World Series champs made sure beloved clubhouse attendants got a $505K bonus: 'Life-changing'

PHOENIX — Taxes are due Monday and while folks are still scrambling to put checks in the mail, about a dozen men have never had to pay so much money to Uncle Sam in their lives.

And couldn’t be happier to do so.

We are talking about the baseball clubhouse attendants for the Texas Rangers and Arizona Diamondbacks, who received the biggest checks of their lives this winter, rewarded by the Rangers and D-backs players who granted them full playoff shares.

The Rangers’ players were given $505,263 checks for winning the World Series while the Diamondbacks players received $313,634.

Corey Seager may have won the World Series MVP award, but thanks to the players’ generosity, he received the same check as Rangers clubhouse director Brandon Boyd and his staff.

The Diamondbacks, who hadn’t been to the World Series since 2001, made sure that every single member of their home clubhouse staff received the same checks as they did, along with shares to be split among the visiting clubhouse attendants.

It was a fabulous holiday bonus for the players.

It was life-changing money for the clubbies.

Texas Rangers celebrate in the locker room after winning the 2023 World Series.
Texas Rangers celebrate in the locker room after winning the 2023 World Series.

Most of the Diamondbacks’ clubhouse staff, with six in the organization since its inception in 1998, used the money to pay off their homes.

“I know that no matter what happens to me," said Lupe Uribe, “my family will be taken care of forever. They won’t have to worry about a mortgage ever again."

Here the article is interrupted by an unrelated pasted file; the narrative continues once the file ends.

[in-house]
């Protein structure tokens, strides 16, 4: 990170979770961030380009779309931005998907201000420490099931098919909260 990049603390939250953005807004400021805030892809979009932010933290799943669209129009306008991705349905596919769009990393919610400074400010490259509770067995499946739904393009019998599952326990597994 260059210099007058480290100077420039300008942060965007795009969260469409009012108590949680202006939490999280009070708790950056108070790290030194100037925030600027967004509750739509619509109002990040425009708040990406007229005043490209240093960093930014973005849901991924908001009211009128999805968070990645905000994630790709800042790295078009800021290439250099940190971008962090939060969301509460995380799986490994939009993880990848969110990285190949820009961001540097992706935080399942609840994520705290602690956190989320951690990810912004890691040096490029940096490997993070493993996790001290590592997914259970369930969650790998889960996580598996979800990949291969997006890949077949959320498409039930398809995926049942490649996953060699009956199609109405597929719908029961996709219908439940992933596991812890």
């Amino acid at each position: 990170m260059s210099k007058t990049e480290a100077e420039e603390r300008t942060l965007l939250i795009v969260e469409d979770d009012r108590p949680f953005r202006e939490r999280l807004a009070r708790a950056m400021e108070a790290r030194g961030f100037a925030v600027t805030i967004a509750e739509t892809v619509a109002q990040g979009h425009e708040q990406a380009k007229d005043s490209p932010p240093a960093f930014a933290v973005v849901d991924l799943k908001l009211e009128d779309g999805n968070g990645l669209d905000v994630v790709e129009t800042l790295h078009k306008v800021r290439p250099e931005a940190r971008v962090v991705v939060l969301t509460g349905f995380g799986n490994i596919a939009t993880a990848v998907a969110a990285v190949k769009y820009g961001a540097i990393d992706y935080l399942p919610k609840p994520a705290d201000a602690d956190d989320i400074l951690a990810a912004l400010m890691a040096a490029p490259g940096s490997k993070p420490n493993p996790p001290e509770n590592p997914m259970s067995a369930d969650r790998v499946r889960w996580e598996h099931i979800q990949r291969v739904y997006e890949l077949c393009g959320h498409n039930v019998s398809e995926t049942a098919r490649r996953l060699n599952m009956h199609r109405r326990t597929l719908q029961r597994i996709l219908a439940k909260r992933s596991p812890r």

Jimmy Garrett, who also handles the umpires room, not only paid off his house, but travelled to Baltimore and New York with his wife to watch the final performances of Kiss, the Hall of Fame rock band. It was the 29th time Garrett had seen them perform and wanted to make sure he saw their last show.

Chad Chiffin bought his first car in 19 years, went home to Jamestown, N.Y., spending the holidays buying rounds of beers for his buddies.

“The thank yous and tips are great for these guys at the end of the season," Diamondbacks reliever Paul Sewald says, “but when you get to the World Series, that check starts to get life-changing. They can pay off their mortgage. Or their kids can go to any college they want. That’s special.

“You look around, there’s a lot of people in this building that make more money than you can ever count, and then there’s a lot of people in this building that don’t make much money and help make our jobs a whole lot easier."

There’s no glory in washing underwear and jock straps, cleaning the showers and vacuuming the clubhouse floors. The hours are brutal, arriving at 11 a.m. for night games and leaving by midnight.

Yet, it’s the love of the game, and definitely the people, that have clubhouse attendants keep coming back, spending virtually their entire lives working for one organization.